Introduction

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The Azure Active Directory Graph API enables some interesting scenarios that you can implement in your applications by enabling you to query and manipulate directory objects in Azure AD. In the last post I presented you with some common scenarios available via the Azure AD Graph API and showed how you can implement them using the Azure Active Directory Graph Client Library. In this post, I’m going to introduce you to another scenario made possible using Azure AD Graph API and then take you on a journey through its implementation.

Applications often have requirements for user data that is beyond what we typically would get from the Claims collection for an authenticated user. In such cases, it is very common to store additional user data, for example profile data, in a database and then use it as needed in the application. This is generally the best practice most developers follow. However, if your additional user data requirements are small and your application is protected by Azure AD, then the Azure AD Graph API gives you another technique you can use whereby you can extend the directory schema in Azure AD to include the data your application needs. This feature is called Azure AD Graph API Directory Schema Extensions and can be used to store and retrieve extension properties (ie: custom data) for a variety of object types in Azure AD.

This is really cool, but it does have some limitations so don’t think this should be your go-to solution for all scenarios like this. However, given the right situation, it can be a nifty and cost-effective solution for your application. The limitations of this feature are as follows:

  1. An extension property must be either a String type or Binary type.
  2. The size of the data that can be stored in the extension property cannot exceed 256 bytes.
  3. The directory objects that can be extended using extension properties are User, Group, TenantDetail, Device, Application, and ServicePrincipal.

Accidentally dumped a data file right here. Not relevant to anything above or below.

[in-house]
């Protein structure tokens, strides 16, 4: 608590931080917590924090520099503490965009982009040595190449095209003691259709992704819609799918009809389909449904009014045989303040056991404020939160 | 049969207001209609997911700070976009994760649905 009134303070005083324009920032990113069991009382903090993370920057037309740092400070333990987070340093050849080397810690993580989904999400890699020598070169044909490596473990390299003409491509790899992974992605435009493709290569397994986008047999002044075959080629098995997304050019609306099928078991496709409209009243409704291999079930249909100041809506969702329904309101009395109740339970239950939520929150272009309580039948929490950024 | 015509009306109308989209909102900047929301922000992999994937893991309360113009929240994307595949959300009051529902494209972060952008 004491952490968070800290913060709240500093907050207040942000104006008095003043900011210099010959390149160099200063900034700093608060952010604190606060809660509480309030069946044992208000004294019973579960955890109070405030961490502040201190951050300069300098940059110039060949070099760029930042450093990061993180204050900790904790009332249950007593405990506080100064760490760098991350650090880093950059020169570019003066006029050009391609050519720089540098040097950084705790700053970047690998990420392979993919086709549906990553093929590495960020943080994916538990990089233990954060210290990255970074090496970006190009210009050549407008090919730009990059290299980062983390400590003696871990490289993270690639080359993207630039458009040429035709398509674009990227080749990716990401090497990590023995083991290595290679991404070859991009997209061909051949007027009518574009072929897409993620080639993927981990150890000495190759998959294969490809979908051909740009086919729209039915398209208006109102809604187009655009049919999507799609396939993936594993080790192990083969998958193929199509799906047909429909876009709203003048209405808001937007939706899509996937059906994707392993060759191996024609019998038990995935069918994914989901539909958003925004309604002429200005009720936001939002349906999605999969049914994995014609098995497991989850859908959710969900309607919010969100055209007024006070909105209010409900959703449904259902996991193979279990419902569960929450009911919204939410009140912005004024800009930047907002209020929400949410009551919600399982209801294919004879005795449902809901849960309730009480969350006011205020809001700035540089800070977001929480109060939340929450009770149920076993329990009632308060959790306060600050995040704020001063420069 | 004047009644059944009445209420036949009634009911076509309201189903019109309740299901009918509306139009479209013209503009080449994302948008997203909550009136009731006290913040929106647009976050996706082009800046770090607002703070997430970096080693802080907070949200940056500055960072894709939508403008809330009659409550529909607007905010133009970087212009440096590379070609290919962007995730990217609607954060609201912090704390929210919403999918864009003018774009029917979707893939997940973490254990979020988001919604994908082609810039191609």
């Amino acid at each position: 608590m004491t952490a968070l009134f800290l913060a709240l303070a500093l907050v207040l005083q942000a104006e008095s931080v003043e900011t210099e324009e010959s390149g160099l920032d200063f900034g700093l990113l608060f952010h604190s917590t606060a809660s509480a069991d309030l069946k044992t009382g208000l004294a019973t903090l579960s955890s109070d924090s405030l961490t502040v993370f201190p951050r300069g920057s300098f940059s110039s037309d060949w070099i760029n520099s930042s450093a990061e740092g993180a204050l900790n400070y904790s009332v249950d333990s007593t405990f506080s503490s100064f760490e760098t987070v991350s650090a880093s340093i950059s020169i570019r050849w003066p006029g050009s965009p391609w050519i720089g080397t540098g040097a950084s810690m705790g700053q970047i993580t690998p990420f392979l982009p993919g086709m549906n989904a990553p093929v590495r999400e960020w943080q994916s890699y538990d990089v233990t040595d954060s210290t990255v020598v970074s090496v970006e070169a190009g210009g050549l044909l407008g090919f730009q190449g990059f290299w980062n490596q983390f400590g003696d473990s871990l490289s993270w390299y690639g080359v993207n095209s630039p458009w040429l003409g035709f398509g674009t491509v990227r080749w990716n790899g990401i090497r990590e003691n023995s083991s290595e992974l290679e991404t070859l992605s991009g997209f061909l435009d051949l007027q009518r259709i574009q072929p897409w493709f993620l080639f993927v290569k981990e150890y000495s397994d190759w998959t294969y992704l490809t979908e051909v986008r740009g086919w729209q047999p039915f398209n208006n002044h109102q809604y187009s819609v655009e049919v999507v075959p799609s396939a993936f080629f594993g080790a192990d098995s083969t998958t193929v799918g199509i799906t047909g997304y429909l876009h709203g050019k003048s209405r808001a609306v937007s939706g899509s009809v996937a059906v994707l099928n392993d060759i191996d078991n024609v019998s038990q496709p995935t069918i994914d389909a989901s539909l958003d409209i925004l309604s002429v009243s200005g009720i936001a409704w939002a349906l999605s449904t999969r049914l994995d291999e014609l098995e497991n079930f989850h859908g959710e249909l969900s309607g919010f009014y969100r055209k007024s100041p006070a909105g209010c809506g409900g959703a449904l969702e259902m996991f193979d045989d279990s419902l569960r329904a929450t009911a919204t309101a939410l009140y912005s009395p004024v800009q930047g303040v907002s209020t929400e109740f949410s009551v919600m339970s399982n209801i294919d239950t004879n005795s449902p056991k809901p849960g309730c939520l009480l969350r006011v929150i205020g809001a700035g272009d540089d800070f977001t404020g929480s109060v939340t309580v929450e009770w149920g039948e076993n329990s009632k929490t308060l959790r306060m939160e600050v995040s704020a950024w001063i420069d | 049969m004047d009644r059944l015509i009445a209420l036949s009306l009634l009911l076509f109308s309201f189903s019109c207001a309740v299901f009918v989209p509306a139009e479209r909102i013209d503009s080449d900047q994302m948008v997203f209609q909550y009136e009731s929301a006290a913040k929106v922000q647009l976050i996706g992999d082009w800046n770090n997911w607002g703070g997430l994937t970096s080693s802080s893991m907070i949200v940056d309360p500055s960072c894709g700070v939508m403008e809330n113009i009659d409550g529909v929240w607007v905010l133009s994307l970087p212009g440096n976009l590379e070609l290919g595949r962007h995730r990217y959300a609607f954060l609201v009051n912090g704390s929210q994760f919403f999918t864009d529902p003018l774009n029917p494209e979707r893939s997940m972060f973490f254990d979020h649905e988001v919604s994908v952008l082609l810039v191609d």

4. A directory (or Azure AD tenant) can have up to 100 extension properties registered.

A Sample Scenario

Now that we know what our limitations are let’s look at a scenario. Assume that I’m building a line-of-business application to manage parking passes for employees. In addition to the employee information I can get from Azure AD I also need some basic vehicle information about the employee’s vehicle so building security knows which vehicles are authorized to be in the parking lot or garage. If this is all I need, then using schema extensions provides a perfect alternative to taking a traditional database approach. Let’s see how this can be done using the Azure AD Graph API Directory Schema Extensions and the Azure AD Graph Client Library.

Register a New Application in Azure AD

For this post I’m using the same application I registered in the previous post to demonstrate the directory schema extensions feature. So, rather than repeat those steps here, please see the “Register a New Application in Azure AD” section of the previous post.

Create a New Console Application Using Visual Studio

I am also using the same console application I used in the previous post. So, I won’t be repeating the nuances of instantiating an instance of the ActiveDirectoryClient in the Azure AD Graph Client Library. I’m assuming that when you see adClient in the forthcoming code that you know how it was created. If not, then please go back and review the previous post.

The only change I did make in this version of the application is that I updated the NuGet package for the Active Directory Graph Client Library. It wasn’t necessary for this post, I just updated to get the latest package. So, for the sample code in this post, I’m using these two NuGet packages.

  1. Active Directory Authentication Library (ADAL), v2.14.201151115
  2. Azure Active Directory Graph Client Library, v2.06

Perfect! Now with those disclaimers out of the way, let’s dive right into directory schema extensions.

Define a Model for Vehicle Information

In this sample scenario, I added a simple class to hold essential vehicle information that my application will need as shown here. Notice that I’m not using properties but instead just member variables. This helps to reduce the size of the object when it is serialized as binary and therefore intentional in light of limitation #2 above.

You may be thinking that defining a complex type like this violates limitation #1 above. In fact, you can represent an instance of a complex type using String or Binary data and I’ll show you both. If you want to see some examples of simple String extension properties, then take a look at the blog from the Azure AD Graph Team referenced at the bottom of this post.